And remember, not doing music as a career does not mean that you must stop playing whatever musical instrument you can play
    Also, let's be realistic here,
    I don't practice, but i still win awards individually and as a group
    I have gotten paid for playing as a guest musician
    I have gotten a scholarship for playing an instrument
    Comments on me playing is almost always positive
    But what if i can't get a job?
    Like what am i going to do?
    Music career is competitive and being good like me is never good enough
    You must be the best to survive and that playing music will not be fun if it is done that way (in my opinion)
    As always, i could be wrong
    So this is what i choose to do
    Chemical engineer or doctor
    And i may hate those jobs, but i'm going to hate music as my job too if i do music as my primary job as i do not practice enough
    So if i do music in my spare time, i still can enjoy it and make a decent living
    So i decided not to do music in university
    That is my plan...
  3. Dosed_Mind


    May 21, 2006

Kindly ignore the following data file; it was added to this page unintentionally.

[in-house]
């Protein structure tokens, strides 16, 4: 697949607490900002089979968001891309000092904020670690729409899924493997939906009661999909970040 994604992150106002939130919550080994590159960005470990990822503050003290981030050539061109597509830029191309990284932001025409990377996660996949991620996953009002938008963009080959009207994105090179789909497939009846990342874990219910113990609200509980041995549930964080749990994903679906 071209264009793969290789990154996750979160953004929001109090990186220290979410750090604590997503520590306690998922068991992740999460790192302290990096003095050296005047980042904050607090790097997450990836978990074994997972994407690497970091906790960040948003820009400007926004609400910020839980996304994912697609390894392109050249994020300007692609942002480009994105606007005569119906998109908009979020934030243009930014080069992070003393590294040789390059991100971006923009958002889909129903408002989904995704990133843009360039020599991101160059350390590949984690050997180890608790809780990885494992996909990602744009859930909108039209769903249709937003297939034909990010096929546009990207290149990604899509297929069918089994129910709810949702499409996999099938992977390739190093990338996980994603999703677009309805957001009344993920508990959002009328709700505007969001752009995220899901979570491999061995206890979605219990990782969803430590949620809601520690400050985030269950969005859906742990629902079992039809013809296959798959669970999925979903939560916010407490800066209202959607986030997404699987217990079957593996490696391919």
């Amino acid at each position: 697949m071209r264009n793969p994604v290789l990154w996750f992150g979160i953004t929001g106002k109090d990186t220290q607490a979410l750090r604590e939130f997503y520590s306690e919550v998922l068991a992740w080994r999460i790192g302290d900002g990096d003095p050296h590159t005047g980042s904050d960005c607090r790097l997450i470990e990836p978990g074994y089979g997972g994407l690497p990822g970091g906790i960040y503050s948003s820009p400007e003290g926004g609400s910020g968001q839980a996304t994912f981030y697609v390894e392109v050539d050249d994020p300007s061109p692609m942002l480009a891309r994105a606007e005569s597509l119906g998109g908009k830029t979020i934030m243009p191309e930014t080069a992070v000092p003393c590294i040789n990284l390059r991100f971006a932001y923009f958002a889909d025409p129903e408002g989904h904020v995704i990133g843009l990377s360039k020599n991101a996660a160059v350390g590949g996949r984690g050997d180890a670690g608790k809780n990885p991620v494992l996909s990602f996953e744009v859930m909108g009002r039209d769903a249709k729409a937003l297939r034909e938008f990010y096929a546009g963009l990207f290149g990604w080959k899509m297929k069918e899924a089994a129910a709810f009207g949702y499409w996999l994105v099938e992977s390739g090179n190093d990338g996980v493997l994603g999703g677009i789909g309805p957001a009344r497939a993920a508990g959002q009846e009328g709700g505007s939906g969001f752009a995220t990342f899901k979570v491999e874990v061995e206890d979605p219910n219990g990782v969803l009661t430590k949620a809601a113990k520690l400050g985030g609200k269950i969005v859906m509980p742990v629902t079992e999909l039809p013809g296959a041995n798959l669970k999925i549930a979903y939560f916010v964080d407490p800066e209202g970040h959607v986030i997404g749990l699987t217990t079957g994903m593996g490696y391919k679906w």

For me(being at about the same place in my life as you seem to be), a career is the goal - a career in music is the dream. I do pretty well in school and would like to become an astronomer/astrophysicist, and i think that this is something i should be able to achieve.
    Becoming a rockstar is the (very)unsafe bet, but that certainly doesnt mean that i wont atleast try to make awesome music and "make it". So basically, whos to say the one thing leaves it the other? Obviously i have big respect for Brian May of Queen;)
    Considering a "working career" in music, i view this as not very sensible, as it seems that most people who get this sort of education turn out to become teachers who goes on to teach other people to become teachers etc. (any musically schooled people are welcome to correct me). And, as far as i've understood, becoming a session musician who makes a decent living is about as hard as making it in a band.
    In conclusion, im pro-safety nets, but that might just be my danish culture talking:p
  4. Do not give up on your dreams. And do not forget the main thing is to have fun. So many people tend to forget this. Even I have forgotten this. It took me a jam session with a band of brothers from my church to realize I had forgotten what fun it was. I had got hung up on the financial business of music and lost it's core meaning. That is the enjoyment of playing , the performing for others or with others, the sharing of knowledge. Sorry if I tend to run a bit long winded here. I say play music because you want to and play it the way you want to! Enjoy it.For what it is. Don't make it out to be anything more than it truly is. Words to grow by.